site.btaBy Failing to Finish Reforms, Skopje Does Not Keep Its Part of Deal with EU, Dutch Ambassador Says
The whole obsession with the constitutional amendments in North Macedonia merely deflects attention from the reforms that need to be carried out, the Dutch Ambassador in Skopje Dirk Jan Kop said in an interview on MRT television.
Kop is among the diplomats who have repeatedly expressed dissatisfaction with the lack of reforms in North Macedonia, for which Dutch taxpayers have invested money. In his interview, the Ambassador reacts to comments on allegations that such statements of his interfere in the country's internal politics.
"This is not an internal issue [for North Macedonia], the Netherlands has made a huge stake, and this is our issue as well. It is in my country's interest to support North Macedonia in its progress to the EU, we want this country to be in the EU. But I consider it my duty to see what happens to the large amount of money that we spend here. In my country, citizens work hard to pay their taxes, these taxes are among the highest in the world. When you ask them what do you want to spend your money on, they will answer: on local schools, the local health system, local railway stations, local police, and we should be able to look the citizens in the eye and explain to them why their money is not being spent on local hospitals but is being spent in North Macedonia," Kop pointed out.
He recalled that the recent elections in the Netherlands had been followed by a "rapid rise of parties" in the country that oppose EU enlargement or, if they still favour of enlargement, they believe that this can only happen if certain conditions and criteria are met. According to him, "North Macedonia is playing with fire" and the country should not take support for EU enlargement for granted.
As to the constitutional amendments which the opposition refuses to vote in, Kop pointed out that the condition set in the negotiating framework is that the opening of the negotiating chapters depends on them. After the Dimitar Kovachevski Government took office in North Macedonia and Kiril Petkov's Cabinet in Bulgaria, all that was left of the contentious issues is the inclusion of Bulgarians in the Constitution.
"We are talking about a negotiating framework. When this framework is in place, reforms have to be carried out. The framework is agreed and cannot be changed. And I don't think it's realistic or even possible that what [opposition VMRO-DPMNE party leader Hristijan] Mickoski says will happen: that he will get a better deal after the elections. North Macedonia has the best offer it can get," the Dutch envoy said.
He argued that the time has come for North Macedonia "to shape its future and become the master of its destiny" since in all the years after the break-up of Yugoslavia, when the former Warsaw Pact countries also started the changes from a worse position, some of them are already part of the EU, unlike some of the former Yugoslav republics.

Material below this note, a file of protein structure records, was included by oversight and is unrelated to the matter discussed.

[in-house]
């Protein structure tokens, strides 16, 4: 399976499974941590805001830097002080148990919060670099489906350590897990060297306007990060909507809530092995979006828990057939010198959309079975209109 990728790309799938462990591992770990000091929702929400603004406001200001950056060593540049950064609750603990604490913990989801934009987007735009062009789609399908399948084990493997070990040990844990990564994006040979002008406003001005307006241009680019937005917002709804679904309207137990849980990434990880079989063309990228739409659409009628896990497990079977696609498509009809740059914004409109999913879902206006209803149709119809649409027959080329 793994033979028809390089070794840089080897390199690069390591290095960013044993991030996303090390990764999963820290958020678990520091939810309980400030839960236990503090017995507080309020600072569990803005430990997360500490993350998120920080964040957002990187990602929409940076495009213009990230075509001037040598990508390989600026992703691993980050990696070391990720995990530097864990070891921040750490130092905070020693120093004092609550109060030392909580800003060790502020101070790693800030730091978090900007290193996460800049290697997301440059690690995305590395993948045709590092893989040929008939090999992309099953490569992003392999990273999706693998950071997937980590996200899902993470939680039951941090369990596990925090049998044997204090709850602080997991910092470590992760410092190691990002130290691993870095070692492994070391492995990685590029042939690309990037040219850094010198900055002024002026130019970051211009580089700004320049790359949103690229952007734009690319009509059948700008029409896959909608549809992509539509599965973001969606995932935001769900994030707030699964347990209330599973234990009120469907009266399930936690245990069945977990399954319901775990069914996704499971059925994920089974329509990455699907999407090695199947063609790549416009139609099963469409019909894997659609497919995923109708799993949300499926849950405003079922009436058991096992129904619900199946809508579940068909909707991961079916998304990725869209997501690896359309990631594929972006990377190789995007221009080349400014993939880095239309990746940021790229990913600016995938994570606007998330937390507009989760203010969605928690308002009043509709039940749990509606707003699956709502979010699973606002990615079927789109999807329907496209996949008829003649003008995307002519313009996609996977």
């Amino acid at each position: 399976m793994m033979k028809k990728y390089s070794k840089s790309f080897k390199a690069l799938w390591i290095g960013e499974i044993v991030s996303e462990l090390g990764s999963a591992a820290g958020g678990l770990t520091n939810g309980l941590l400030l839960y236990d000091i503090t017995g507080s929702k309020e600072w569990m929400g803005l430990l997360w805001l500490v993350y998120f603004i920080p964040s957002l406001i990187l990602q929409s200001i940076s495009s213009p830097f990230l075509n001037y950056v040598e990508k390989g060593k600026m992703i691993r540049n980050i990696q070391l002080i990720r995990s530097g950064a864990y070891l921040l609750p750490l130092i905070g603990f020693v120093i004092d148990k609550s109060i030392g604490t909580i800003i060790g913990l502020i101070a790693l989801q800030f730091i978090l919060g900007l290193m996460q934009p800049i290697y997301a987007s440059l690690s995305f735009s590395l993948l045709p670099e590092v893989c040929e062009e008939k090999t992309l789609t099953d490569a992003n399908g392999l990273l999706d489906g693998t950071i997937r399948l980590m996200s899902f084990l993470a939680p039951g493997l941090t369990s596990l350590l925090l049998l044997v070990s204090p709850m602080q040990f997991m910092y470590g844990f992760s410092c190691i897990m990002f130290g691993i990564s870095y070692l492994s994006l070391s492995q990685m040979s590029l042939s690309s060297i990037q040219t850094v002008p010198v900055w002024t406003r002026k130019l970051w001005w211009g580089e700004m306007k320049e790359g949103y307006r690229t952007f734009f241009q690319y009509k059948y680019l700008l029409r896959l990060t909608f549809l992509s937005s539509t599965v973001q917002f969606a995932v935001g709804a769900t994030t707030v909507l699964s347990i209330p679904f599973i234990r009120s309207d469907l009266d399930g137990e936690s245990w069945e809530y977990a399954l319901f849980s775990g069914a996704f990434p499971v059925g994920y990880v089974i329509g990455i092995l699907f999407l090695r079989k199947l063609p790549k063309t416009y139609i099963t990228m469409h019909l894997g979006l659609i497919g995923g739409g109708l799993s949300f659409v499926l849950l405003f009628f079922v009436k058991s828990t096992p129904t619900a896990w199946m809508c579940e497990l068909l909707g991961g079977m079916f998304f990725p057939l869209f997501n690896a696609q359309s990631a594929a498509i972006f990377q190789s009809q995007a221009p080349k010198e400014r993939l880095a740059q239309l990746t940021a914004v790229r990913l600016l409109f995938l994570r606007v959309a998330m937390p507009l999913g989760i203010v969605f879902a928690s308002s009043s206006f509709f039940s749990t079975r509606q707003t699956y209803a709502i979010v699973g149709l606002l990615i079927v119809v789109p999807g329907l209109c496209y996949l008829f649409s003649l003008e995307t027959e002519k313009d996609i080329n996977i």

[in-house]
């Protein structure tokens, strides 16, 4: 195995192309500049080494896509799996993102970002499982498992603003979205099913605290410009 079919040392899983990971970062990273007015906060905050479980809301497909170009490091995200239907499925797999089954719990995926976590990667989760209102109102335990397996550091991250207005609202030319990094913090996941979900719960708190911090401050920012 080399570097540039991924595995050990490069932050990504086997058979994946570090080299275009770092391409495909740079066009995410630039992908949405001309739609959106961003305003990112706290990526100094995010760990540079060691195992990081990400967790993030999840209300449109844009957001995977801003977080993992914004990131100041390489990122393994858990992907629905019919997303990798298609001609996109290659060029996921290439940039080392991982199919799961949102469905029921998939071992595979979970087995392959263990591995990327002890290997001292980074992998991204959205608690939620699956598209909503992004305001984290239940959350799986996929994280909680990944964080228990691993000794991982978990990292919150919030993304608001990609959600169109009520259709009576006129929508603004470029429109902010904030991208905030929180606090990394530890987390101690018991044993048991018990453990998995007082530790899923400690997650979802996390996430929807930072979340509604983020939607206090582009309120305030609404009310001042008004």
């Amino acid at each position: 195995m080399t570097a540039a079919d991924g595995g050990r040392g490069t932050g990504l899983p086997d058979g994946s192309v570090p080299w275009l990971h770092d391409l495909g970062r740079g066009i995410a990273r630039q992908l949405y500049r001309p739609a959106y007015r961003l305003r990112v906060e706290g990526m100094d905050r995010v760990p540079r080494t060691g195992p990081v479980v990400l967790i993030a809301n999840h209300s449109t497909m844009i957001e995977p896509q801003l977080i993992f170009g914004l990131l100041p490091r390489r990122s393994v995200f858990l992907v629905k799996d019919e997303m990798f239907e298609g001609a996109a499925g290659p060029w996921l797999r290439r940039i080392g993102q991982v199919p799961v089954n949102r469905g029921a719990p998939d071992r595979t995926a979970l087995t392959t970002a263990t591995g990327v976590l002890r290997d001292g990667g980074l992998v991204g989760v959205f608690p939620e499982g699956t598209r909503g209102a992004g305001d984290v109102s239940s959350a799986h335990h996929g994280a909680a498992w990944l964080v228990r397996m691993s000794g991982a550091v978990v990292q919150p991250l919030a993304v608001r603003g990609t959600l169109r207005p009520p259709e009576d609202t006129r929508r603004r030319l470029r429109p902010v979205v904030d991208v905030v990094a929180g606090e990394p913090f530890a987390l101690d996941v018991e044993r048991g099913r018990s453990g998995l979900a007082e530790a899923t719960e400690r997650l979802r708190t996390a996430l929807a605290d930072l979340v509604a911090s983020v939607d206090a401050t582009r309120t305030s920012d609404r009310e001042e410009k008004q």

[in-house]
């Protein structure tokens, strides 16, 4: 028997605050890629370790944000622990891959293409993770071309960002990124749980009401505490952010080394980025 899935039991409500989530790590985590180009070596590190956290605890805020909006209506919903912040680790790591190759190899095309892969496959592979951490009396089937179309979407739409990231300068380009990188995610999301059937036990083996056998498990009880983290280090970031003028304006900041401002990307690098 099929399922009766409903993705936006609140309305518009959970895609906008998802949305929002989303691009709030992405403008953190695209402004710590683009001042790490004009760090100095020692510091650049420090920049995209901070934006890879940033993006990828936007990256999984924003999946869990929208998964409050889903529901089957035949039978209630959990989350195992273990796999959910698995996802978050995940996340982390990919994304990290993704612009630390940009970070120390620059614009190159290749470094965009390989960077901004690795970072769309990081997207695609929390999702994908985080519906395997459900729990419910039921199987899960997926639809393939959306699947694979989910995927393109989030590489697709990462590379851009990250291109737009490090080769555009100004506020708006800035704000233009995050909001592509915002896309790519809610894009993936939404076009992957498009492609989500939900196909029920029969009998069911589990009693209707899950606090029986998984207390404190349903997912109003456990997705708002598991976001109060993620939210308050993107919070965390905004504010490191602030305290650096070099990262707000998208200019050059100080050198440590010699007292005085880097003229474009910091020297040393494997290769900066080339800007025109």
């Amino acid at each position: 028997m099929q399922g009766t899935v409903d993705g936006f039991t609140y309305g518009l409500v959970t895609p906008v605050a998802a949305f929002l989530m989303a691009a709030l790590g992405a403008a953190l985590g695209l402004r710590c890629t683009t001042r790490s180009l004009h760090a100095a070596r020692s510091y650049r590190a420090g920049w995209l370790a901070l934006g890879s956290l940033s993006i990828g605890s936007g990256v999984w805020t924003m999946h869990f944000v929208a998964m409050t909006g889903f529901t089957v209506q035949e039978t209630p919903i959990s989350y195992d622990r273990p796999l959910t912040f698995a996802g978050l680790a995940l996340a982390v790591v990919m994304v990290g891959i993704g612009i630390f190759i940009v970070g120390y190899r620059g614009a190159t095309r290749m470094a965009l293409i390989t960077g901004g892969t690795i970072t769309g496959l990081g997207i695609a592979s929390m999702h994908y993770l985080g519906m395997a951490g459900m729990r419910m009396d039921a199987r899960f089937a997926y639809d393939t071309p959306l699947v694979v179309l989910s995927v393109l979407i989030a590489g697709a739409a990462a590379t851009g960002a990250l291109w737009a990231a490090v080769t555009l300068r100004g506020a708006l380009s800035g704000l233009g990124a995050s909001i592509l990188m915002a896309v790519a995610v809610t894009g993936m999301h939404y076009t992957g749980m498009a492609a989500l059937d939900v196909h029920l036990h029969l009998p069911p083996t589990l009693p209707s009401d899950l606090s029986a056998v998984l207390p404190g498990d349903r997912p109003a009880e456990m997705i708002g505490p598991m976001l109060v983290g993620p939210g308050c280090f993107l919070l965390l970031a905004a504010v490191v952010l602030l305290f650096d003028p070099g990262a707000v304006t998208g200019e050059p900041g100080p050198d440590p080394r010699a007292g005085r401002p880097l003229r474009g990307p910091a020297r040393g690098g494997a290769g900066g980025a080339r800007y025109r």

"I am arguing that all along the negotiating framework has not been important for completing the reforms. You could have completed them while the problems with your neighbours were being solved, the reforms could have been finished while the new methodology [for accession negotiations with the EU] was being adopted, the reforms could have been implemented while the process of constitutional changes was going on, and that is why I talked about the "build-up of excuses". Negotiating frameworks in themselves are not important. You have to implement the reforms independently of the negotiating framework. I think that North Macedonia is not keeping its part of the deal: our deal is to admit North Macedonia to the EU, which means that the EU must provide financial and technical support and North Macedonia must complete the reforms. As I said, across Europe taxpayers are starting to ask their governments why we continue to spend money in countries that have not delivered on what they agreed: tackling corruption, upholding democracy, respecting the rule of law... Answering these questions of our taxpayers is getting ever more difficult," Kop said.
In his view, the most urgent thing that needs to be change in North Macedonia is mentality.
"The country should really want to join the EU, it should really tackle corruption. I think it would be good advice for the country to be extremely careful in preserving its pro-reform democracy, protecting freedom of speech, media independence... Without these things, progress is impossible. What else the state should do is up to North Macedonia, it is a sovereign state and it depends on what its priorities are. It says that it wants to join the EU and, therefore, within this framework, it must identify its priorities precisely. The biggest concern for the Netherlands is clearly the rule of law but, after all, it's your country, not ours," Ambassador Kop pointed out.